Coming Home

The first time I came home was just for one day, it was the most amazing thing so far in this journey, I hadn’t been home at all for four months and although I have many friends that have been away travelling for longer than that time, its a completely different experience when you’re away from home but in hospital. Additionally, to have all the memories of before your accident and to then be in the same place but now in a wheelchair was a hard task to get over and this made it very emotional.

All the family came round and  friends popped in, it was a great day filled with home cooked food and alcohol! Just one glass of wine and I was done, my uni tolerance had vanished! The end of the day at home came and understandably, I didn’t want to leave and that’s where everything got too much! At Stanmore I broke down that night, mainly the ecstasy of being home and the despair on returning.

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The next stage was a weekend at home and was much the same, the only thing to add was waking up at home and actually having a lay in… this is a rare occurrence when you’re at Stanmore as they wake you up at 6am, BUT don’t worry, you get a lay in at the weekends, guess what time.. 6:30! So believe me, waking up at 9am in my own house was a memory i’ll cherish!

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After four months of daily physio sessions, waking up at 6am and jacket potato’s I was officially discharged from Stanmore on the 7th August 2015. Myself, my dad and Paulina (my carer) all drove back home in a car that from the inside looked like a mobile pharmacy! Getting home was great but there were a few things I had to get used to, the main one being getting used to having a live-in carer. Although I knew that at this stage in my recovery a carer was necessary this made it no less of a weird situation. When it comes to carers, in my experience you can be both very lucky and very unlucky, I have certainly experienced both types but that story is for a whole other post! Saying that, I am now in a great situation with two carers who are helping me yet still pushing me to achieve that independence that I so badly want one day.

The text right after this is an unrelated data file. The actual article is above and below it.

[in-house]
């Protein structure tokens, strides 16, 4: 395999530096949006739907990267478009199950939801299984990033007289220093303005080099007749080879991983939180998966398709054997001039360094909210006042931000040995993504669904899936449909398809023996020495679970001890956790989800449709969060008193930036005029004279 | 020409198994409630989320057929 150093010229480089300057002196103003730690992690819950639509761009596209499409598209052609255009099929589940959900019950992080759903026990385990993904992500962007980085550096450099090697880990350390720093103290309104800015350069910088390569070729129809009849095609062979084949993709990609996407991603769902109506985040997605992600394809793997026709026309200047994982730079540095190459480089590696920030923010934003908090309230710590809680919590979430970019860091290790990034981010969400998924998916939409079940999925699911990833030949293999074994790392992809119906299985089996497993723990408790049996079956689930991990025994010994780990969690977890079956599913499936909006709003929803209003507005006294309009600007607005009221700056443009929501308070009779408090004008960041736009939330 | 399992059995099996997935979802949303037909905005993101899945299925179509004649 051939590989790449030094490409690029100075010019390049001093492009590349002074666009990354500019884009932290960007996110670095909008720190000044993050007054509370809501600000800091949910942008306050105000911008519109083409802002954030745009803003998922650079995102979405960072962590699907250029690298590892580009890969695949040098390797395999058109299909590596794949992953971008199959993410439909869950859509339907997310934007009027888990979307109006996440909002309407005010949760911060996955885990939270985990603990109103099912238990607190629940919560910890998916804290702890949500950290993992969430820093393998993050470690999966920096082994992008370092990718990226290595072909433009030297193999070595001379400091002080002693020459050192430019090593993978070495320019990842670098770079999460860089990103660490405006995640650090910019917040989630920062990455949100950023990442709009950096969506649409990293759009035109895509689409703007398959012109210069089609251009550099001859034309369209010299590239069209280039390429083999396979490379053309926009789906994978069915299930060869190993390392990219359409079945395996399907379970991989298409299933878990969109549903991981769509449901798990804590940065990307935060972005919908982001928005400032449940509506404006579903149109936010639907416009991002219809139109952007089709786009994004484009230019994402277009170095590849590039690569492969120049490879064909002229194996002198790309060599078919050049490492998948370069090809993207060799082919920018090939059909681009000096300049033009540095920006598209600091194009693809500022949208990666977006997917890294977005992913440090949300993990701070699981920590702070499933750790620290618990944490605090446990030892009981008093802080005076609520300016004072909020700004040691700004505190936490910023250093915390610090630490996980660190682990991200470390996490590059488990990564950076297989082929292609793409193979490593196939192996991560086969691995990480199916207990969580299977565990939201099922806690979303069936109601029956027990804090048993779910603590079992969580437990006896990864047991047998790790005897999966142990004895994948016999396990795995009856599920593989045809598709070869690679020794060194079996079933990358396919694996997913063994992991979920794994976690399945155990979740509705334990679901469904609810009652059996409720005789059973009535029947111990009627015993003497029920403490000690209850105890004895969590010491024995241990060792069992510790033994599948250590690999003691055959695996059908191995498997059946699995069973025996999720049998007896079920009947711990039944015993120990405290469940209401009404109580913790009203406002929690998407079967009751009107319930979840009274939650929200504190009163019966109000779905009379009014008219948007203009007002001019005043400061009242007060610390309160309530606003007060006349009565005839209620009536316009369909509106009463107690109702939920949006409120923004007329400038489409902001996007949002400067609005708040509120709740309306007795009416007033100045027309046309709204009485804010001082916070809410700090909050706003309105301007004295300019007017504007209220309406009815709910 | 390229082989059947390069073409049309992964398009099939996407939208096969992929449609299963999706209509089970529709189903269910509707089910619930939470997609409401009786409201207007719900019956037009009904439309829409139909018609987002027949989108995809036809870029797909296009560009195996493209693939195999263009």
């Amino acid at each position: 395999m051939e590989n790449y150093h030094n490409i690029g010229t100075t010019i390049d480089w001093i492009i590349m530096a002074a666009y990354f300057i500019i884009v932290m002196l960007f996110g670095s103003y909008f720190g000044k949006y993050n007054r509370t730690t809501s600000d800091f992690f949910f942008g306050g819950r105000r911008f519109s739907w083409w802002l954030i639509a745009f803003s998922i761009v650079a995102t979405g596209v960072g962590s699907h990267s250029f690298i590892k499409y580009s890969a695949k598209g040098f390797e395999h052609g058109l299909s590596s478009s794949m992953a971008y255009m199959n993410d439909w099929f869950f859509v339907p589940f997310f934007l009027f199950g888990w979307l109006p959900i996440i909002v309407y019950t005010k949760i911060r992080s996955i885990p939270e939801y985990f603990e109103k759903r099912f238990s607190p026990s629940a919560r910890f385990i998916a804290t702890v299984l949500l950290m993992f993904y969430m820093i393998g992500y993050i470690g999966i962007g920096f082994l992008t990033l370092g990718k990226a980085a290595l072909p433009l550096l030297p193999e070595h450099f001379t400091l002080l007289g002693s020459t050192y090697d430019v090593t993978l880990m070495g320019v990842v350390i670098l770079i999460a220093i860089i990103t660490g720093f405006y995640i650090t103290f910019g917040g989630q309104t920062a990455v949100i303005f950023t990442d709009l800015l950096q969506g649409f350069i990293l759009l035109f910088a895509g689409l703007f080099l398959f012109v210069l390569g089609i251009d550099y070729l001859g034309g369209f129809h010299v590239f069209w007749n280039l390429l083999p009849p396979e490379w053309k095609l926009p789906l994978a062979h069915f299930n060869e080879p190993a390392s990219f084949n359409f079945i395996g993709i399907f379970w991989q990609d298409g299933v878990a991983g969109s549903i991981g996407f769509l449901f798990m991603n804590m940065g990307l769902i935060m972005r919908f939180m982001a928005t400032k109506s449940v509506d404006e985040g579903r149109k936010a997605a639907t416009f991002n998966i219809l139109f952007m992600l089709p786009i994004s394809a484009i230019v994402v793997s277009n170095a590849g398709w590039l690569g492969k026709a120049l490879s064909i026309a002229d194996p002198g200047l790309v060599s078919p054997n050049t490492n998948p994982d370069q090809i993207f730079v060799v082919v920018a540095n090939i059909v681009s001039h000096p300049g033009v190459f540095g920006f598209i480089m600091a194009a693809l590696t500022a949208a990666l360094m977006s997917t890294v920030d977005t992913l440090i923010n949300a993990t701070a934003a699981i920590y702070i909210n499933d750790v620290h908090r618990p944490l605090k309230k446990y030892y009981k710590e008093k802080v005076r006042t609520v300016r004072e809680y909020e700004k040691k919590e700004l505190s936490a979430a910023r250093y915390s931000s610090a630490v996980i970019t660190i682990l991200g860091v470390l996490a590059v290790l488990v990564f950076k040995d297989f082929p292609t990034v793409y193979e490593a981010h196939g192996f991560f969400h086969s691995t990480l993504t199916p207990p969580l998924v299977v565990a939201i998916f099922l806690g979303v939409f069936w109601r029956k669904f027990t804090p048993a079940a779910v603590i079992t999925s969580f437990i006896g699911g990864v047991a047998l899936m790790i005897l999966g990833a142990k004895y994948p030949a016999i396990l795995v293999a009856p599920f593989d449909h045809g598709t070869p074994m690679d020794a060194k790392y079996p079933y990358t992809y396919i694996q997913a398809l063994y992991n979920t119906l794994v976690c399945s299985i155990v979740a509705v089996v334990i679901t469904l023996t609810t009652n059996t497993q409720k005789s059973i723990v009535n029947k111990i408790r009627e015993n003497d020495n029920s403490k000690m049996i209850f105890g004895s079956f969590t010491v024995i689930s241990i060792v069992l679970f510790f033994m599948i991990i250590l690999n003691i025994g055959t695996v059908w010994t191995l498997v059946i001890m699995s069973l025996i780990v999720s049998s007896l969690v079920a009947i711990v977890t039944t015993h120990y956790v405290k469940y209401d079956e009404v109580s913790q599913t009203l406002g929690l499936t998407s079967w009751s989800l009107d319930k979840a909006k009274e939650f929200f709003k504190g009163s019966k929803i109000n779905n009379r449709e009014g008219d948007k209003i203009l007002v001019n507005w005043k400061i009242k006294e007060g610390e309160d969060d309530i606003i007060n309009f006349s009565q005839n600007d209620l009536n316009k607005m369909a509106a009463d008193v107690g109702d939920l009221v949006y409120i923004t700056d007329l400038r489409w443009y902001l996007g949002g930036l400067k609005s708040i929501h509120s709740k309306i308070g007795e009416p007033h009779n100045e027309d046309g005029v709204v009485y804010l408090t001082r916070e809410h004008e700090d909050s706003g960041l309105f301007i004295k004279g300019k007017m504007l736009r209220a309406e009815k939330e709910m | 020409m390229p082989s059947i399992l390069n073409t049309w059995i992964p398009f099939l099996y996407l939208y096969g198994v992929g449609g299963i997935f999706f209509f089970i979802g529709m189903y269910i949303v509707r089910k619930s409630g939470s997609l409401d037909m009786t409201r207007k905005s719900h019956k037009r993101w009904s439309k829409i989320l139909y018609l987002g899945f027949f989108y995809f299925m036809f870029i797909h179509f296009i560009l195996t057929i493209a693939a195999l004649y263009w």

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A guy once told me hospital is like learning how to drive, you are taught to do everything perfectly and by the book but once you leave hospital – or essentially pass your test, that is when you really learn for yourself and it couldn’t be more true! You realise when you’re home how protected and safe you were in hospital. There is no longer a trained team looking after you at night and knowing exactly what to do in certain situations, no one to give you medication on time and thankfully no one to wake you up at the crack of dawn each morning! There are certain situations where before a nurse would have helped you, but that nurse is no longer there. I found this meant I learnt a lot quickly. When given advise in rehabilitation it’s usually quite generalised, when leaving hospital I learnt more about what works for me personally that might not work so well for someone else.

I’m far from close to knowing everything and learning different techniques that work for me, but I’m getting closer by the day!

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